These scenes are reminiscent of the situation at hospitals in Houston--a city whose Astrodome is now set to receive some 10,000 refugees from New Orleans' overwhelmed Superdome--during Tropical Storm Allison in 2001. The TNT film "14 Hours," which premiered earlier this year, dramatized the experience of Memorial Herrman Hospital during this storm. There, as here, a major hospital worked desperately to cope with flooding and power failures until its patients could be evacuated. In our review, we noted that the movie deserved credit for placing skilled (if only marginally assertive) nurses at the center of the hospital's response to the life-threatening emergency.

Here, there is little doubt that Mr. Nossiter could have found physicians in New Orleans to give him status reports and colorful quotes about this disaster, and perhaps he should have gotten the perspective of at least one. The fact that the only identified clinicians in the piece are nurses suggests that he looked for those who were actually managing the patient population on the ground (or in the water). The nurses in this piece do not have a chance to display obvious clinical expertise, but neither does anyone else; note the canoeing physicians. Without apparently intending to say anything in particular about nursing, the report illustrates the central role nurses play in managing the overall conditions of hospital patients in disasters and at other times--a role that runs directly contrary to the message the mass media commonly sends, namely that physicians run the whole show.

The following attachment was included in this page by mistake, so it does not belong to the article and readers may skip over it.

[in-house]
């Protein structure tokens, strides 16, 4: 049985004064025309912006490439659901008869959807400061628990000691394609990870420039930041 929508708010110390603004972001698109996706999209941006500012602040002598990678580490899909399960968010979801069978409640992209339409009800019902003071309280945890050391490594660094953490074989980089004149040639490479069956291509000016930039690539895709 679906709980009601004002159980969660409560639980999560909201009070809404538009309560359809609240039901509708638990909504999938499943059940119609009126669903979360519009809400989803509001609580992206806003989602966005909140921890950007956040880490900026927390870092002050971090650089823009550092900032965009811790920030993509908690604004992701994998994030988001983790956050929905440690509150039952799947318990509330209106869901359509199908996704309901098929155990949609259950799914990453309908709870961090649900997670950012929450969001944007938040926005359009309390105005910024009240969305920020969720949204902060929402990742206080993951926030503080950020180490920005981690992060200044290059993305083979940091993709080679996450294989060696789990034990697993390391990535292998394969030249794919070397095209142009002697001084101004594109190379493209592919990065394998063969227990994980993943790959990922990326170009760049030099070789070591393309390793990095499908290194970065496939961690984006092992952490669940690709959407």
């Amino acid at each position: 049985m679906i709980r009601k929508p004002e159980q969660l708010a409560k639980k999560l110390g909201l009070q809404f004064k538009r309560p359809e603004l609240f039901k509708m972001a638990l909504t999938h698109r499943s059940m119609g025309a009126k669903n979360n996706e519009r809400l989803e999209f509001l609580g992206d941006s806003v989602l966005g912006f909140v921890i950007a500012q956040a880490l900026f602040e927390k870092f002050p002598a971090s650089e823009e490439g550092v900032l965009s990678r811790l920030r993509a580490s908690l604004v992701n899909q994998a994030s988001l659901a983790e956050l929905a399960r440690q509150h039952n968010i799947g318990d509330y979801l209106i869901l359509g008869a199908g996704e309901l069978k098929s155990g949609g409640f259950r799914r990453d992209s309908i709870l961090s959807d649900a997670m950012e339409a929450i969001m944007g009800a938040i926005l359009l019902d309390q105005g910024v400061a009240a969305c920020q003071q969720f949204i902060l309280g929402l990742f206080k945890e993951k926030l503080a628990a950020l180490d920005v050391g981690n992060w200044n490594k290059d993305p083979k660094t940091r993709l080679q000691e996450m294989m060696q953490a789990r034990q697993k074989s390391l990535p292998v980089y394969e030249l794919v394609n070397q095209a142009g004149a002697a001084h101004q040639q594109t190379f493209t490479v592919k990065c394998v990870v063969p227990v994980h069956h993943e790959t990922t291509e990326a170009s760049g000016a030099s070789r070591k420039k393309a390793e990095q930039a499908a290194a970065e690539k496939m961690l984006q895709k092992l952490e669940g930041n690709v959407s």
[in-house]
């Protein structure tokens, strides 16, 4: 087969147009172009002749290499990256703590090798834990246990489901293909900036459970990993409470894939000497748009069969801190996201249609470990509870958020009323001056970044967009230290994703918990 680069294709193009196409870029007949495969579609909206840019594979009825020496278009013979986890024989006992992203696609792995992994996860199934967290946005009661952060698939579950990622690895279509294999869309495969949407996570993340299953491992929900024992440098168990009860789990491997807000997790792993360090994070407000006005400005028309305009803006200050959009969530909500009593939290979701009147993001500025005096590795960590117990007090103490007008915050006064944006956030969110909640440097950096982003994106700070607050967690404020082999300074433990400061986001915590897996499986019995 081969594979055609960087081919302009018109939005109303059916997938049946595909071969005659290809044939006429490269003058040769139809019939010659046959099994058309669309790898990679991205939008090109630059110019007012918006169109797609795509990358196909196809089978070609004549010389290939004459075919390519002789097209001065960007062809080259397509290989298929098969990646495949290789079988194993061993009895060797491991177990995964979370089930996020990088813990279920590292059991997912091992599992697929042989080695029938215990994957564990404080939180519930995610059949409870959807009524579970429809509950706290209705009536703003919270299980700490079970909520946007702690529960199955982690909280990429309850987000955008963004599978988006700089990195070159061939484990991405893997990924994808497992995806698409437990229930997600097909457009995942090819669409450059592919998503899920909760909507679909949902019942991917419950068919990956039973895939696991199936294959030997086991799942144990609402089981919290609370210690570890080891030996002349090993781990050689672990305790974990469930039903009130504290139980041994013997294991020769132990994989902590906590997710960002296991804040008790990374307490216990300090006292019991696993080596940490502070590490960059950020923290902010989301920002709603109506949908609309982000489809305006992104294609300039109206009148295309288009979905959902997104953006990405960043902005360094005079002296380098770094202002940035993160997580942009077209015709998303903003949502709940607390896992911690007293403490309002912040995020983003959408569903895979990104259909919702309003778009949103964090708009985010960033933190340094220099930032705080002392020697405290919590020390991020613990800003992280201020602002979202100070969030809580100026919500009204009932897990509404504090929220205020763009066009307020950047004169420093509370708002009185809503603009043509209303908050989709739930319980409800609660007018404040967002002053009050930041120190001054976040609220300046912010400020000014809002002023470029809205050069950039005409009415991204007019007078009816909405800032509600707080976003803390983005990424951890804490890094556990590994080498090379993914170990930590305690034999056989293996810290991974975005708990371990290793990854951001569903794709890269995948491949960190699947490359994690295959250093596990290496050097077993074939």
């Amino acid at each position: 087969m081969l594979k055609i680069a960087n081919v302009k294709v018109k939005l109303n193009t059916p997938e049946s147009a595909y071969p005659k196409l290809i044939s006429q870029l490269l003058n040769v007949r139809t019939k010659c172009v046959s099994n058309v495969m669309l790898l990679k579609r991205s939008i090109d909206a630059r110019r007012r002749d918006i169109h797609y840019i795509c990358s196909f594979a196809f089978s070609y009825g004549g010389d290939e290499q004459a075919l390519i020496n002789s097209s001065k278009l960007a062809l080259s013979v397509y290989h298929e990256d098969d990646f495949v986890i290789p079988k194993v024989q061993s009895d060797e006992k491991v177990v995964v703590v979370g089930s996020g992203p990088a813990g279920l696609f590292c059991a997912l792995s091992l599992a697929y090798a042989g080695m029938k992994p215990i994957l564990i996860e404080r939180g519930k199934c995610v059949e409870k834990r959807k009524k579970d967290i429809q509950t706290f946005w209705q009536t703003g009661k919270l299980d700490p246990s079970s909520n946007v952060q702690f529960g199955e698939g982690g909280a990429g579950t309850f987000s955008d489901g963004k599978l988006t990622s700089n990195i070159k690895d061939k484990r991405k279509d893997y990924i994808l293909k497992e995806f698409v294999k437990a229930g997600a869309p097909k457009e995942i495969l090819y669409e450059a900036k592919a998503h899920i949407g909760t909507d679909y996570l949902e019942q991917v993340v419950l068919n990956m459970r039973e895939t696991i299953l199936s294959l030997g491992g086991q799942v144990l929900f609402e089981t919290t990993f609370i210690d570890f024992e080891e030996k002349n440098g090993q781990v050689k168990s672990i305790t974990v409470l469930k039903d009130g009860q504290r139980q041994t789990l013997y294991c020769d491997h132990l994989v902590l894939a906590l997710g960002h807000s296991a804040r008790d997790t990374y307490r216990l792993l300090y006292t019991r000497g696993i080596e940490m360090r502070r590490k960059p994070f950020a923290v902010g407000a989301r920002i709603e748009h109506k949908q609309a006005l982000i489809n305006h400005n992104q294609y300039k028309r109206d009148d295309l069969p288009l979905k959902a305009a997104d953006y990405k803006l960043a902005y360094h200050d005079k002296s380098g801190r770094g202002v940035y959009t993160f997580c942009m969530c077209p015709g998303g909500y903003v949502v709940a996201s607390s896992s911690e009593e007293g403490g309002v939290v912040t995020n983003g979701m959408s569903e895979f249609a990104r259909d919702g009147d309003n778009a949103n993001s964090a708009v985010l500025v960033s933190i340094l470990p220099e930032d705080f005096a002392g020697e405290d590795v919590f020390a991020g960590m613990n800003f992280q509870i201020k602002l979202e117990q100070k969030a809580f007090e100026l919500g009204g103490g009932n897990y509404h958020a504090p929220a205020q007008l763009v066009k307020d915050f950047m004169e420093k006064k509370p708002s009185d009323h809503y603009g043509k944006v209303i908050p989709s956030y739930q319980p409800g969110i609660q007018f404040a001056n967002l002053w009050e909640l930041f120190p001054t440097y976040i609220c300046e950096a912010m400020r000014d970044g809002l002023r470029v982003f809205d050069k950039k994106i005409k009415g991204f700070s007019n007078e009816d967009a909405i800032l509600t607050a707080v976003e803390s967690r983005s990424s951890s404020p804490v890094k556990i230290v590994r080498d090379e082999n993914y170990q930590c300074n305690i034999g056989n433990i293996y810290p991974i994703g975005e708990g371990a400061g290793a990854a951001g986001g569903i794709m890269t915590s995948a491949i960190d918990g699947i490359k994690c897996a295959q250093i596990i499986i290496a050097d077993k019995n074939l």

Indeed, that more common message is what CNN sent today in its unsigned report about the sniper fire that appeared to halt the evacuation of Charity, even as conditions for the hospital's remaining patients and staff continued to deteriorate. That piece, "Sniper fire halts hospital evacuation," appeared to base its account of the gunfire and tragic conditions at the hospital entirely on the reports of two physicians. The New York Times sent a comparably physician-centric message yesterday in its broader piece, "10,000 Patients and Staff Members Await Evacuation from Barely Functioning Hospitals," by Reed Abelson and Alan Feuer. That report appeared to rely entirely on commentary by physician Kiersta Kurtz-Burke, whom it reached by phone at Charity, to describe the conditions at the hospital and the status of its patients. The piece did at least include a brief indirect quote from nurse practitioner Valorie Tucker, who "was on" a flight evacuating four premature babies from Ochsner to the University of Alabama in Birmingham. Tucker is reported to have noted that "except for a few tears, the babies remained stable during the flight."

We salute Adam Nossiter and the AP for their piece suggesting the key role nurses play in responding to this health care disaster.